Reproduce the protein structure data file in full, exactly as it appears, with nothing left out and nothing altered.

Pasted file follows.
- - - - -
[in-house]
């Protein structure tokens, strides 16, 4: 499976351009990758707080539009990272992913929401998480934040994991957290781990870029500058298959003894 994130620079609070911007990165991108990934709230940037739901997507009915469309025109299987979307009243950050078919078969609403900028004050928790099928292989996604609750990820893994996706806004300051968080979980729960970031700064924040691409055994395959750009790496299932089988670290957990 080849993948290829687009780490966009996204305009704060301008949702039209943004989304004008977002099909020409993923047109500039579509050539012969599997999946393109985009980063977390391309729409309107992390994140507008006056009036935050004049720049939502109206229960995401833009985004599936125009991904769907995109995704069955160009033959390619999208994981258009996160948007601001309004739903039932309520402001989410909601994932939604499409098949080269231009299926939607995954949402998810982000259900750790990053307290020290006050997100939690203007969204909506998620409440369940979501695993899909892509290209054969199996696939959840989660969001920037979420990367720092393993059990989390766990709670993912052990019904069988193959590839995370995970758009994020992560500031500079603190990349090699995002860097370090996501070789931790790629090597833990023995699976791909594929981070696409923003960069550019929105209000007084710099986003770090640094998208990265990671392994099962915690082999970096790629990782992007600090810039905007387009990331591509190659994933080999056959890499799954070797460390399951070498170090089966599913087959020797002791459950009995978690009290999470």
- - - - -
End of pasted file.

[in-house]
């Protein structure tokens, strides 16, 4: 499976351009990758707080539009990272992913929401998480934040994991957290781990870029500058298959003894 994130620079609070911007990165991108990934709230940037739901997507009915469309025109299987979307009243950050078919078969609403900028004050928790099928292989996604609750990820893994996706806004300051968080979980729960970031700064924040691409055994395959750009790496299932089988670290957990 080849993948290829687009780490966009996204305009704060301008949702039209943004989304004008977002099909020409993923047109500039579509050539012969599997999946393109985009980063977390391309729409309107992390994140507008006056009036935050004049720049939502109206229960995401833009985004599936125009991904769907995109995704069955160009033959390619999208994981258009996160948007601001309004739903039932309520402001989410909601994932939604499409098949080269231009299926939607995954949402998810982000259900750790990053307290020290006050997100939690203007969204909506998620409440369940979501695993899909892509290209054969199996696939959840989660969001920037979420990367720092393993059990989390766990709670993912052990019904069988193959590839995370995970758009994020992560500031500079603190990349090699995002860097370090996501070789931790790629090597833990023995699976791909594929981070696409923003960069550019929105209000007084710099986003770090640094998208990265990671392994099962915690082999970096790629990782992007600090810039905007387009990331591509190659994933080999056959890499799954070797460390399951070498170090089966599913087959020797002791459950009995978690009290999470």